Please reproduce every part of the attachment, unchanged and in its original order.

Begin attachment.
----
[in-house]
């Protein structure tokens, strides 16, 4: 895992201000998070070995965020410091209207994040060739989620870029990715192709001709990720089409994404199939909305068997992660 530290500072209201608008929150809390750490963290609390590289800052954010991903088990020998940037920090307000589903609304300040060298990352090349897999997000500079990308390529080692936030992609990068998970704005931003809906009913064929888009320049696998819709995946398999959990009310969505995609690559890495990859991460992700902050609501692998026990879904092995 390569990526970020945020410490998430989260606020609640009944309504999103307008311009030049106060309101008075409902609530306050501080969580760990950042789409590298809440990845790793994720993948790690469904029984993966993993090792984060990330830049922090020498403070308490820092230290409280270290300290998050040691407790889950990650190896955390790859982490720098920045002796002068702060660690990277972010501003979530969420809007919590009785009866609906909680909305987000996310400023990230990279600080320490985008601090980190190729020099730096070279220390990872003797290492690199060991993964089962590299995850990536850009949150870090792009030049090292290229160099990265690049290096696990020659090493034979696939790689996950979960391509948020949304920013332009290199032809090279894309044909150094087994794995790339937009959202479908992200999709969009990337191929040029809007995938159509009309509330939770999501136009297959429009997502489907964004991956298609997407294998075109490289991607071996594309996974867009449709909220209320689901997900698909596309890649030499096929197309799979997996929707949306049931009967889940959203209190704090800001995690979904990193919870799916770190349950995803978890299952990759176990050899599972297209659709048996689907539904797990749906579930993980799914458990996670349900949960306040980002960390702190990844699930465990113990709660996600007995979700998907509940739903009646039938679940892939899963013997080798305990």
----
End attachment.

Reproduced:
[in-house]
């Protein structure tokens, strides 16, 4: 895992201000998070070995965020410091209207994040060739989620870029990715192709001709990720089409994404199939909305068997992660 530290500072209201608008929150809390750490963290609390590289800052954010991903088990020998940037920090307000589903609304300040060298990352090349897999997000500079990308390529080692936030992609990068998970704005931003809906009913064929888009320049696998819709995946398999959990009310969505995609690559890495990859991460992700902050609501692998026990879904092995 390569990526970020945020410490998430989260606020609640009944309504999103307008311009030049106060309101008075409902609530306050501080969580760990950042789409590298809440990845790793994720993948790690469904029984993966993993090792984060990330830049922090020498403070308490820092230290409280270290300290998050040691407790889950990650190896955390790859982490720098920045002796002068702060660690990277972010501003979530969420809007919590009785009866609906909680909305987000996310400023990230990279600080320490985008601090980190190729020099730096070279220390990872003797290492690199060991993964089962590299995850990536850009949150870090792009030049090292290229160099990265690049290096696990020659090493034979696939790689996950979960391509948020949304920013332009290199032809090279894309044909150094087994794995790339937009959202479908992200999709969009990337191929040029809007995938159509009309509330939770999501136009297959429009997502489907964004991956298609997407294998075109490289991607071996594309996974867009449709909220209320689901997900698909596309890649030499096929197309799979997996929707949306049931009967889940959203209190704090800001995690979904990193919870799916770190349950995803978890299952990759176990050899599972297209659709048996689907539904797990749906579930993980799914458990996670349900949960306040980002960390702190990844699930465990113990709660996600007995979700998907509940739903009646039938679940892939899963013997080798305990």